Universal Parks and Resorts has filed a patent for a new sanitisation method for ride handles, 3D glasses and more.
This patent was published in November 2019, but is very relevant for post-COVID-19 cleaning procedures and ride design when theme parks reopen.
It is likely that visitors will want to see an increase in cleaning when theme parks open to the public. However, incorporating this sort of technology into old rides could be costly and time-consuming.
Compartment for cleaning glasses
In this patent, Universal suggests building a compartment within a ride vehicle to clean “an article of the amusement park ride”. Although the article is not specified in the patent, this compartment could be used to clean 3D glasses, AR goggles, or even VR headsets.
The design suggests using ultraviolet light and/or a sanitising fluid to clean the items. Depending on the design of the ride and the item needing cleaning, the ultraviolent light can be turned on for different amounts of time.
The current sanitisation process for most rides is for the articles to be collected after use. They are then taken to a separate cleaning facility, and then returned to the ride. According to the patent, this is “time-consuming” and inefficient.
The patent states that the current process increases “wait times for guests to experience the ride or attraction.” It also requires a keeping high levels of stock of glasses or goggles.
Simplifying the cleaning process
Cleaning items within the ride reduces the risk of damaging these items while they are being transported to a cleaning facility. The costs that are incurred by transporting the articles to this external cleaning facility are also eliminated.
By incorporating a cleaning compartment within the ride vehicle, the sanitisation process is simplified. It also lowers the risk of someone stealing the articles, therefore further reducing the need for so many items. This could be especially beneficial if a ride needs AR goggles, for example, as these could be very expensive to replace.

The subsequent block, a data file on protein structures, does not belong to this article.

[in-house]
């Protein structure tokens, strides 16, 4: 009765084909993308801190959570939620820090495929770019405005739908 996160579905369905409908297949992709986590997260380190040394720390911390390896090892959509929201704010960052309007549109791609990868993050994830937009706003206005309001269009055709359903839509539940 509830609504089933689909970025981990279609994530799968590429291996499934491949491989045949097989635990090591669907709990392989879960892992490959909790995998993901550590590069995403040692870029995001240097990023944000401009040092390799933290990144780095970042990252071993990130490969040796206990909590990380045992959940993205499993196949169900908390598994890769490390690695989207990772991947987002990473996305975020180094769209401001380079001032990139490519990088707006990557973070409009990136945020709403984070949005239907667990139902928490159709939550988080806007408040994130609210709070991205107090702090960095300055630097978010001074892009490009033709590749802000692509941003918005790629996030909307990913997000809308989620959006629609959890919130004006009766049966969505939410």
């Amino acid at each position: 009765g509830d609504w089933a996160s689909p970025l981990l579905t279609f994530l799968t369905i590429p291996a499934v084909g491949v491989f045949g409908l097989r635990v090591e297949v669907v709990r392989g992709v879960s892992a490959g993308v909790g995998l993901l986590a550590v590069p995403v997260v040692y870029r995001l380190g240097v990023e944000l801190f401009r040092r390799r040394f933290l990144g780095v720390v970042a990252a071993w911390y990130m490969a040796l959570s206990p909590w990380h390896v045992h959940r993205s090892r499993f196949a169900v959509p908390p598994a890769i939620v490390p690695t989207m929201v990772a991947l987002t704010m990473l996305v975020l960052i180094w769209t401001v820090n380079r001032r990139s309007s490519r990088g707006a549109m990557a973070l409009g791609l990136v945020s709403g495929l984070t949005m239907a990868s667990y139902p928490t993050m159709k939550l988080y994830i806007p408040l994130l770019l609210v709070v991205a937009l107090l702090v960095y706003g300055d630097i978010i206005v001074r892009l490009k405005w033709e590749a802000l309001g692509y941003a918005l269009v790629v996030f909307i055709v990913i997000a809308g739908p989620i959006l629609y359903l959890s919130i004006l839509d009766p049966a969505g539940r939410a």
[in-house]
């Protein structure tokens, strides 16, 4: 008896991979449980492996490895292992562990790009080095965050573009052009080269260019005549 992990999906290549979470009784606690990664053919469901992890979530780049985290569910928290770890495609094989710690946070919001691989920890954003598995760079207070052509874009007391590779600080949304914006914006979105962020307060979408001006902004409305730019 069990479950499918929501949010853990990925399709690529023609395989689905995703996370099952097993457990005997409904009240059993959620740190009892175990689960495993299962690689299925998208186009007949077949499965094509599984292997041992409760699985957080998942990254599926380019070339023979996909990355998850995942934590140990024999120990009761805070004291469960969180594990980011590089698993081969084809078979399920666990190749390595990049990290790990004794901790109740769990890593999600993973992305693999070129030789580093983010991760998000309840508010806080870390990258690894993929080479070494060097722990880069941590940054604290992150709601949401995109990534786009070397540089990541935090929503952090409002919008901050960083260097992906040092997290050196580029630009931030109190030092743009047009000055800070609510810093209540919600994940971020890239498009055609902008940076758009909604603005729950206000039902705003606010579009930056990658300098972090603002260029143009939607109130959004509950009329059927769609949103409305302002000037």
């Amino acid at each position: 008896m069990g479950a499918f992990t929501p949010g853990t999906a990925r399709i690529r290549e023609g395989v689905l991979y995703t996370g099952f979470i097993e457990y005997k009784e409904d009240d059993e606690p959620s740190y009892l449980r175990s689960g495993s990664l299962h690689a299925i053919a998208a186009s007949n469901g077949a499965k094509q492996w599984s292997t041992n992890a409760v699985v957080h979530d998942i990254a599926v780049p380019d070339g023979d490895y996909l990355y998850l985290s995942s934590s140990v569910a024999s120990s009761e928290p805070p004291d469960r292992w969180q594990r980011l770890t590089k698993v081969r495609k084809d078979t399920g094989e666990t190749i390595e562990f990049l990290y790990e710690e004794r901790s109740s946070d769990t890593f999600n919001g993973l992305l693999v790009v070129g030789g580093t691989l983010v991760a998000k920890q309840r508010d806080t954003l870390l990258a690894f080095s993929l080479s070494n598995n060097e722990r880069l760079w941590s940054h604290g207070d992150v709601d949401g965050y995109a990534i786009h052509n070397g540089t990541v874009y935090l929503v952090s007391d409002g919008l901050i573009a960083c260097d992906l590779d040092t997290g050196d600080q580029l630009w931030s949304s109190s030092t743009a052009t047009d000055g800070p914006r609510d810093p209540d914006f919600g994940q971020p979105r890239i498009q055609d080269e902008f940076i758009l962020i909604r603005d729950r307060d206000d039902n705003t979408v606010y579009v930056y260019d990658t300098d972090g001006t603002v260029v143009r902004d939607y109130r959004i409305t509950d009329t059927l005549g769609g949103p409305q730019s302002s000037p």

If an article takes longer to clean than the short amount of time between visitors getting off and then on the ride, the ride vehicle could have several cleaning compartments. One item could be worn by the visitor while the other item could then be cleaned during the ride to be ready for the next guest.
This patent also recognises that any frequently touched item on the ride vehicle, such as handles or lap bars, are also able to “accumulate bacteria”. Rather than relying on manual sanitisation between riders, the guest-facing panel could have several sides. For example, in figure 6, the panel has four sides which are rotated after each use. The three sides that are not being used are sanitised.
It is possible that this new technology could be used in the new rides at Super Nintendo World in Universal Studios Japan or California or Universal’s Epic Universe. Despite the global coronavirus pandemic, Universal has said that work is still continuing on these projects and they are on track.
Other recent Universal patents include an interactive tower ride with AR and VR elements and a ‘Speed Simulation Effect‘. The latter makes riders feel like they are moving quickly even if the actual vehicle slows down. There has been speculation that this could be used for a possible Mario Kart style ride.